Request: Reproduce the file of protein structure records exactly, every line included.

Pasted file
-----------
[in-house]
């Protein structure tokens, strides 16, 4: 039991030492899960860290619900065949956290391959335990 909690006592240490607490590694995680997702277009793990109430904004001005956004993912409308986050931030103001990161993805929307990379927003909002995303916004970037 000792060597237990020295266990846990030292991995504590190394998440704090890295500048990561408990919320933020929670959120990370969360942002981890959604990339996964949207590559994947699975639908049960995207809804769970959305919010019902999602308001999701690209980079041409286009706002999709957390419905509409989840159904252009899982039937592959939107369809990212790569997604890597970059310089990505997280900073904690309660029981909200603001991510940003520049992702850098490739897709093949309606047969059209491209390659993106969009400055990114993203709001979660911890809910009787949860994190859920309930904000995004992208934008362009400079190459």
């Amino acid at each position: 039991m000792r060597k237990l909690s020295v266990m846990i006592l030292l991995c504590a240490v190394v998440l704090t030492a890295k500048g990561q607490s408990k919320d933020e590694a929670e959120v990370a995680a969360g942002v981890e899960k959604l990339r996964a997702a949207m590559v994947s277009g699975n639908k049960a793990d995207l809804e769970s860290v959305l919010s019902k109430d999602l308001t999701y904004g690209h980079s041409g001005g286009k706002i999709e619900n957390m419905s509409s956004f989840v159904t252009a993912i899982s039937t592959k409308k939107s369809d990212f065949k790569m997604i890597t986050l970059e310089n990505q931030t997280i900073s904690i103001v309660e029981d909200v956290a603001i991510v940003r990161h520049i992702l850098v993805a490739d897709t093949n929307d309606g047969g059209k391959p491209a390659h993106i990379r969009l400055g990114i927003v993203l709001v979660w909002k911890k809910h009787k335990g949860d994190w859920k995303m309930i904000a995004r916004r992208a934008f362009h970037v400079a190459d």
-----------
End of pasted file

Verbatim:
[in-house]
């Protein structure tokens, strides 16, 4: 039991030492899960860290619900065949956290391959335990 909690006592240490607490590694995680997702277009793990109430904004001005956004993912409308986050931030103001990161993805929307990379927003909002995303916004970037 000792060597237990020295266990846990030292991995504590190394998440704090890295500048990561408990919320933020929670959120990370969360942002981890959604990339996964949207590559994947699975639908049960995207809804769970959305919010019902999602308001999701690209980079041409286009706002999709957390419905509409989840159904252009899982039937592959939107369809990212790569997604890597970059310089990505997280900073904690309660029981909200603001991510940003520049992702850098490739897709093949309606047969059209491209390659993106969009400055990114993203709001979660911890809910009787949860994190859920309930904000995004992208934008362009400079190459």
């Amino acid at each position: 039991m000792r060597k237990l909690s020295v266990m846990i006592l030292l991995c504590a240490v190394v998440l704090t030492a890295k500048g990561q607490s408990k919320d933020e590694a929670e959120v990370a995680a969360g942002v981890e899960k959604l990339r996964a997702a949207m590559v994947s277009g699975n639908k049960a793990d995207l809804e769970s860290v959305l919010s019902k109430d999602l308001t999701y904004g690209h980079s041409g001005g286009k706002i999709e619900n957390m419905s509409s956004f989840v159904t252009a993912i899982s039937t592959k409308k939107s369809d990212f065949k790569m997604i890597t986050l970059e310089n990505q931030t997280i900073s904690i103001v309660e029981d909200v956290a603001i991510v940003r990161h520049i992702l850098v993805a490739d897709t093949n929307d309606g047969g059209k391959p491209a390659h993106i990379r969009l400055g990114i927003v993203l709001v979660w909002k911890k809910h009787k335990g949860d994190w859920k995303m309930i904000a995004r916004r992208a934008f362009h970037v400079a190459d």